So here I am sitting on my train heading back to Narita airport. My flight is tomorrow morning so I’ve decided to take a hotel nearby. These past 16 days have been full of adventure and beauty – as you’ve read about. However I must admit that I am looking forward to getting back to Switzerland and to sleep in my own bed again. I’m also desperate for a good cup of tea!
Before I continue writing about my adventures in Kyoto and Osaka I want to reveal a little something about me, namely why I love Japan so much.
While here, I was asked quite often what Anime and Manga I like, but truth be told I’m not much of an anime or manga fan. In the past I used to watch some but not much.
I was first exposed to the Asian culture when I was about 6 or 7. I was watching Sesame Street (best show ever for kids) and a short film came on. It was a young child at a table and they started to draw.
First the roof, then the windows and finally the rain drops to create the character “Ame – Rain”. I was fascinated.
However the real beginning of my love affair with Japan was when I had a day off sick from school. I was watching TV when suddenly this new TV show came on, involving a young boy called Ash and his Pikachu. I got hooked on Pokemon and am not afraid to admit that I still play, although can only name the first 151.
Since then I’ve read books and watched a lot of J-Dorama. A lot of meh conversations have been about “Hana Yori Dango” or “Hana Kimi” my favourite shows.
I left Takayama in a grumpy mood. My head was splitting and I just wanted to sleep. Luckily I had booked myself onto a direct train to Kyoto.
When I arrived I didn’t feel like slugging my case to the hotel so I hailed a taxi.
The taxi driver did not help my already black mood. I gave him my phone with the hotel address in it but he just shouted “DENWA BANGO” (Telephone number). I told him to wait because I had to connect to the net to get it. He didn’t listen and proceeded to keep on shouting DENWA BANGO.
I lost my temper a bit and said loudly “HAI WAKARIMASHITA DEMO CHOTTO MATTE KUDASAI. INTERNETTO” (Yes I’ve understood but please wait. Internet)
It did shut him up and eventually I gave him the number. He dropped me off and I stormed off to the hotel.
I’d had high hopes for Ms Grand Kyoto but unfortunately when I got to my room I was disappointed. The room was the smallest I’ve had and it didn’t even have a proper window.
Resigned I unpacked and went to bed.
I woke up the next day in a bit better mood and got up slowly. I decided to get breakfast in a cafe nearby.
While walking through the shopping malls it is quite interesting to see long queues forming outside coffee shops or certain restaurants. I’ve also heard that some restaurants hire people to stand in line, to make the establishment look popular. I don’t have the patience and looked for an empty cafe.
At 1400 I joined a free walking tour. I didn’t have the energy to discover the city myself, but it was a great experience. Our guide, Yuri, was really knowledgeable and took us to some amazing sites. For me the trip to Gion (one of the Geisha Districts) was my personal highlight. I’ve read some books and articles about Geisha and seen a few films. It’s such a mysterious world and is still active today.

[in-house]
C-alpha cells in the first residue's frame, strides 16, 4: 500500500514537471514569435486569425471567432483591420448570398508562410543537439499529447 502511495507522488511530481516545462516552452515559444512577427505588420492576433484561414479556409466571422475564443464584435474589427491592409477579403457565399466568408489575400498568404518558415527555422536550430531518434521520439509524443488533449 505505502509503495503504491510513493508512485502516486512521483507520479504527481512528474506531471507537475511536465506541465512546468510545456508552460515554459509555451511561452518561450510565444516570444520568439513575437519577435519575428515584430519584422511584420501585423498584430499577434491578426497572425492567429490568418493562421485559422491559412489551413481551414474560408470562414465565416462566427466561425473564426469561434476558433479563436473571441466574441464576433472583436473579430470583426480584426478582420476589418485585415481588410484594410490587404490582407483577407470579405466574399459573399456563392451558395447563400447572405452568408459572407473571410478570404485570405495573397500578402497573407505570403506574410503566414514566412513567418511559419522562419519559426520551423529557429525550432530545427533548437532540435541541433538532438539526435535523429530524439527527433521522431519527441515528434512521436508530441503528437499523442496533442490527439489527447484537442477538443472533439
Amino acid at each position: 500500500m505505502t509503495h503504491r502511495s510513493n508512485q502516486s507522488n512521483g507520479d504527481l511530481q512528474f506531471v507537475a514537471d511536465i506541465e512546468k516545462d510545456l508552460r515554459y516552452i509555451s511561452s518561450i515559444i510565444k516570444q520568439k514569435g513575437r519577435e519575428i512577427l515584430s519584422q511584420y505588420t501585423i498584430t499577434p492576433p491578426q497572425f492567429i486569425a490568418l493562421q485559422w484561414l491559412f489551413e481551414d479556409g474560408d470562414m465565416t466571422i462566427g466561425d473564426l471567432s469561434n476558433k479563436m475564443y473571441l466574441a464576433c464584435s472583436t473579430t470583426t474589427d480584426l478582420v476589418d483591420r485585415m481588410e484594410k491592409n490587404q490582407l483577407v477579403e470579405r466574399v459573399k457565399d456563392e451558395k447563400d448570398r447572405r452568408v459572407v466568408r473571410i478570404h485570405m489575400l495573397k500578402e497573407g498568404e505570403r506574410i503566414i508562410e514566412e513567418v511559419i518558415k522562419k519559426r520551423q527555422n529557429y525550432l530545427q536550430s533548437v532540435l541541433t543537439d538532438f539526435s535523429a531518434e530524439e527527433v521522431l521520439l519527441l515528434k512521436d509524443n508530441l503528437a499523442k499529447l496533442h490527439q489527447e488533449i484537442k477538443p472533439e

Nothing in the western world can really compare to Geisha. They are not prostitutes but rather highly sophisticated women, trained in many arts, entertaining important customers (male or female) for the evening. The customer is transported to a world of beauty, culture, enlightening conversation and drinking games. Well that’s how I’d describe it.
While walking through Gion you’ll see a lot of people dressed up as Maiko. Many people kept getting excited and asked if they were real. Yuri kept replying no and one guy aggressively asked “How do You know” to which he replied “A Real Maiko wouldn’t be walking with friends or taking pictures on her phone”. Girls training to be Geiko only get two days off a month and are forbidden to have a phone.
Yuri also brought us to a studio Ghibli store. He asked the group if there were any Miyazaki fans here. I raised my hand was the only one to do so!! Shocking!!
After the tour I went back to Gion and managed to see some real Geiko and Maiko. I admit that I did cry a little.
The elegant aunt is of course Kyoto. Kyoto is the most traditional city of Japan and it is not uncommon to see women wearing Kimono as part of their daily life. There are many shops dedicated to Kimono and the various accessories.
It was interesting for me to learn that in fact many Japanese people come to Kyoto to get more in touch with their Japanese roots and many of the girls training to be Maiko / Geiko are from other parts of the country and not from Kyoto.
On Wednesday I took a short train ride to Osaka – yep, the drunken uncle.
Osaka is very different to Kyoto and Tokyo. It’s loud, colourful, bright and full of people. It’s the capital of comedy and ramen. It’s also famous for its okonomiyaki and takoyaki. It’s a bit seedier than other places and is abundant with pachinko halls. Here you’ll see a lot more men with coloured hair whereas the girls tend to be a bit more relaxed.
Osaka is also home to Universal Studios and the new Harry Potter world.
I spontaneously decided to go and had such a great time. I was debating with myself whether to go to a theme park alone.. But YOLO right? As a single rider I may have had to walk the long walk of shame but I could skip most of the queues and get on the rides quite quick.
A Thursday seems like a good day to go. It wasn’t empty but wasn’t too crowded.
The longest I had to wait was 70 minutes for the Harry Potter ride but it was so worth it. (During peak times the waiting time is about 300 minutes…).
So that’s me.
My trip has come to an end but I’ve really enjoyed it and the memories I’ve created will be with me for a (hopefully) long time coming.
Where to next? On my list is Iceland or South Africa… We’ll see.